"But em, in the dark, most people like teenagers wear dark clothing cause it’s like the kind of trend right now. It would be quite nice to have like more like street lighting as well. It gives it kind of, a bit more character to Jersey as well as like cause like- when you- like- on a plane like you know flying over a place and you see like loads of lights and you think oh that’s like quite, kind of, lively and somewhere you want to be, whereas if someone flies over and sees Jersey as all like dull, they’ll be like, hang on a minute, this place looks a bit dark, I don’t want to really visit here if I ever get the chance."

Getting Around

Younger children spoke of finding it easier to move around the island, while some older teenagers were concerned about speeding and the lack, and cost of, buses.

"Even if you’re travelling like 10 minutes you still have to pay like £2.20 cause it’s the same amount like wherever you’re going. So if you’re going to St Ouens it’s not as bad, but £2.20 is a lot." - Sarah, 15.

"Because it’s compulsory that children have to go to school, but yet if it’s far too far for them to walk in the morning or their parents or someone can’t drive them then they have no choice but to get the bus and having to pay for it and it’s a legal requirement, I don’t think that’s right." - Anna, 16.

"[L]ike my friends don’t come round to mine quite a lot because the buses are so bad. It’s like, plans have to be manoeuvred around my buses. Or I sit in town for an hour on my own, which is such a pain. And they’re always late. All the buses are always late, everywhere. I’ve never been on a bus that’s on time." -  Sophie, 16.

Attempts by Deputy Rob Ward to make bus travel free for children have been rejected in the States Assembly.

Jackson, who is a wheelchair user, wants the government to widen pavements.

"[H]appened quite a lot at school where it is like… where we park there is quite a lot of people who park in the middle of the stopping bay and you can’t go in front of them or really behind them. So that means when I get out of my car I have to drive out on the road and then get on to the pavement."

Staying Healthy

A number of children raised concerns about accessing some forms of healthcare - such as having to travel for treatment, the cost of services, and support related to mental health.

"I know a lot of parents who just don’t take their kids to the doctors. They’re like we’ll figure something out. I think I pay £38. So it’s 16 and under is £38 for a doctor’s appointment. Blood tests also cost money. I think they’re like £20 or something. But doctors are expensive here." - Sophie, 16.

"My parents ended up going private for me to get braces because I was on a four-year waiting list and the dentist said that I had severe overcrowding in my mouth so I really urgently needed them to get my mouth sorted out. Em… and so my parents either had to wait like four years, I had to wait four years, or go privately so we had to go privately which cost £3,500 for braces treatment." - Anna, 16.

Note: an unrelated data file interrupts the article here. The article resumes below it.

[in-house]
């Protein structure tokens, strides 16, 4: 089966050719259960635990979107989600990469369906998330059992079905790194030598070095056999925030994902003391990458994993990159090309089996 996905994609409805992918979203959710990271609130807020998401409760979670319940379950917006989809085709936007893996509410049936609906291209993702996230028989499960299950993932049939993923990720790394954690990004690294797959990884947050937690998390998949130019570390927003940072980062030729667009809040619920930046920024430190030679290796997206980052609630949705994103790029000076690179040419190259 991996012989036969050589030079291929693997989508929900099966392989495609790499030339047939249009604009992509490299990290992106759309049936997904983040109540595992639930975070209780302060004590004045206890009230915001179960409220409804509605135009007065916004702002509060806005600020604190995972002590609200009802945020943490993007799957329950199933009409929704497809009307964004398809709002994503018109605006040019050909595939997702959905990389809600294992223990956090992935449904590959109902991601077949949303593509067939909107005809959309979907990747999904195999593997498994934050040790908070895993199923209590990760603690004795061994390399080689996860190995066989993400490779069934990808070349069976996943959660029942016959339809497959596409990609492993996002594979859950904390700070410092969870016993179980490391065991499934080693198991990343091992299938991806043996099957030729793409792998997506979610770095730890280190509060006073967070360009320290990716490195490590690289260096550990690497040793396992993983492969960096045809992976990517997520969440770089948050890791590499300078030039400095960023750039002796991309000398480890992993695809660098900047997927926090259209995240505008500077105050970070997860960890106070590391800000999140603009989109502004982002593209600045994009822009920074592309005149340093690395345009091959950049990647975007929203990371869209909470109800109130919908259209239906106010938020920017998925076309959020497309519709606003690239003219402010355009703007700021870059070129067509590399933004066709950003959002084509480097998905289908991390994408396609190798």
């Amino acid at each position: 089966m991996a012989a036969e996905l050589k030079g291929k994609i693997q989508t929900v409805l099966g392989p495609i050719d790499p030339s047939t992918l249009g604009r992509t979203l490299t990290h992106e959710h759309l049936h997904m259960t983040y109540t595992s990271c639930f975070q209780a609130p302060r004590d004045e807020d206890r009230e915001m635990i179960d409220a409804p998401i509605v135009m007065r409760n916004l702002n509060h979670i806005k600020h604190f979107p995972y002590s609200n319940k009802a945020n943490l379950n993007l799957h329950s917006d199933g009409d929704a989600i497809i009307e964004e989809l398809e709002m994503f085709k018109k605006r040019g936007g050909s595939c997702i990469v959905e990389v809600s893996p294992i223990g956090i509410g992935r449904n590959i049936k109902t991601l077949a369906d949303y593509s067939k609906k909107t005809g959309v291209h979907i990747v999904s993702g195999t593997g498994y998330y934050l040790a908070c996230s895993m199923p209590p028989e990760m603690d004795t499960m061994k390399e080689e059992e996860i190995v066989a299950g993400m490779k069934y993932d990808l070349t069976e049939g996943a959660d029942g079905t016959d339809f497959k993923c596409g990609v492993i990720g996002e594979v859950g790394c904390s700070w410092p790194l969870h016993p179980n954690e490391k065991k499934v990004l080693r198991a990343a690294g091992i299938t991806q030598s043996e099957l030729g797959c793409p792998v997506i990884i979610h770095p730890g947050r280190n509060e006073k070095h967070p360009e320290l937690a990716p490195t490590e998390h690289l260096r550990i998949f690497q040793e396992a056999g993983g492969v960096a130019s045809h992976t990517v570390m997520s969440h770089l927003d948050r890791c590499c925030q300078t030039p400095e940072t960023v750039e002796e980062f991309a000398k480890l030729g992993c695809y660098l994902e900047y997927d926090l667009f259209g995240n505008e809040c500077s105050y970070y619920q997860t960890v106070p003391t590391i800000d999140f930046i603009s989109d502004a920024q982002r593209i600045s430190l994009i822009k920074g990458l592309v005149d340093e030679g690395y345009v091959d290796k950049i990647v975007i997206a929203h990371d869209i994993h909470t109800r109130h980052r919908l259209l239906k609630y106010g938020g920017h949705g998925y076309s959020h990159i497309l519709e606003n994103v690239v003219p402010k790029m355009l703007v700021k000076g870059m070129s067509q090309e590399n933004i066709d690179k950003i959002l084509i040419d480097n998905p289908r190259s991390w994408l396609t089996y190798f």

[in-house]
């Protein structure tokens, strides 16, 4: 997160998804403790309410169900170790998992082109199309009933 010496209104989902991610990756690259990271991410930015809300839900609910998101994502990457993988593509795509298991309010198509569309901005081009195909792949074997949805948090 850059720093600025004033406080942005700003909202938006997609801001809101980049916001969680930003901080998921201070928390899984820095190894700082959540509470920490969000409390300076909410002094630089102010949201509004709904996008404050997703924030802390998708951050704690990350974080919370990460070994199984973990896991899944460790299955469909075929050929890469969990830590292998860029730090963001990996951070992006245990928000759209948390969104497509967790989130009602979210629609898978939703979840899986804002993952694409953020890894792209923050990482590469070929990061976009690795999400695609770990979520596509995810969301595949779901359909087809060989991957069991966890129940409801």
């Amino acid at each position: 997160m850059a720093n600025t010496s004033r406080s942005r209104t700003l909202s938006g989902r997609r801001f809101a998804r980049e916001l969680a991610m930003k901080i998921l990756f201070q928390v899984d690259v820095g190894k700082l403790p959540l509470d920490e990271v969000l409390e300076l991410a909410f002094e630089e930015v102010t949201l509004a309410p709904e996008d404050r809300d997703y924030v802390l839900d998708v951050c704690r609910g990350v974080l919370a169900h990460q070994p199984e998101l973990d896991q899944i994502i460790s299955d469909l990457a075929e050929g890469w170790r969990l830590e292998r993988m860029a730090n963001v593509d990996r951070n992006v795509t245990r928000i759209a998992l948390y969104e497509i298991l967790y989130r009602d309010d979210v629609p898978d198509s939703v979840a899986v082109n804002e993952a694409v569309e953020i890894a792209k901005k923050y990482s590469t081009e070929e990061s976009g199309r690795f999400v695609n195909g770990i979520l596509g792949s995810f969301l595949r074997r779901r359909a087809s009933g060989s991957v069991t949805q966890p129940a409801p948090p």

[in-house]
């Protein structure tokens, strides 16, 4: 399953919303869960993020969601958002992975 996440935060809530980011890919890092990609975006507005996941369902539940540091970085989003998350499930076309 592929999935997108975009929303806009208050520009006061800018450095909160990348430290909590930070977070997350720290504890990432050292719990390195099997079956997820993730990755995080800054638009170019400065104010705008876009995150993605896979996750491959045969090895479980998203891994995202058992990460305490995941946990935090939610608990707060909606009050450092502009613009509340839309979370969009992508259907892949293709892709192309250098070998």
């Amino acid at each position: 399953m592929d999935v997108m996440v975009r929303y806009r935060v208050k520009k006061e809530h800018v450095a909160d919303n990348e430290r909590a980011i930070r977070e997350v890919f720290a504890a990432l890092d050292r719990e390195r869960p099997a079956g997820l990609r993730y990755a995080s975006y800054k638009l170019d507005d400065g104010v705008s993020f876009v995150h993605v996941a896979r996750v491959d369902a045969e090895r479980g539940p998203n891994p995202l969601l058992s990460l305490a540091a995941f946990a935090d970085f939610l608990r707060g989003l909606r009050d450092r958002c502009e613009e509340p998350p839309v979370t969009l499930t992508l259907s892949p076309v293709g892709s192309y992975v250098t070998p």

"…like you know you have to be in school but you have reasons why you find it very difficult and no matter what circumstance you give the school or whatever, you still have to be at school unless you’re physically ill ... if you have a physical illness you go home but if you have a mental illness you don’t." - Anna, 15.

Gaps in mental health provision were identified. They included the location of support services.

"Everything being in St Helier was unhelpful for young people in other parts of the island who may be in great need of something and they didn’t have the skills to like talk to their parents about it yet they may be reliant on them for transport to access services."

"When I was really bad I was told to go to A&E and I thought ‘I am never going to do that’. And em… in Jersey like the mental health team… only open like two hours on a Saturday or something and it’s, like, ridiculous … I mean I’m not going to plan my crisis at that specific time on a Saturday." - Anna, 16.

Anna said there should be 24-hour mental health services like is the case with A&E.

Charlotte, who is 18, spoke of her frustration at not feeling being able to talk, and when she did, not getting the support she felt she needed.

"[I] didn’t really eat, didn’t really sleep… was having full on hallucinations in class, and, you know, walking down High Street… with both seeing things, hearing things… feeling things which was the creepiest one… Yeah. It was really- it was- I thought I was going crazy and it was a hard time. My sister… who was also in the same year as me, also was having a very hard time with mental health... [M]y attention span really was in the negatives at that time because no sleep, no food does not do good things for you… And then there were also other kinds of kids who didn’t have the support network so, say there was trouble at home, outside of school, or… different pressures like that who.. well at least at my experience of school were the kinds who attempted suicide."

Getting Support

The children spoke of the struggles they faced which led them to ask for support - such as bullying at school coping with bereavement, violence at home, and mental health.

Some children spoke highly of school counsellors, but others thought they were unhelpful.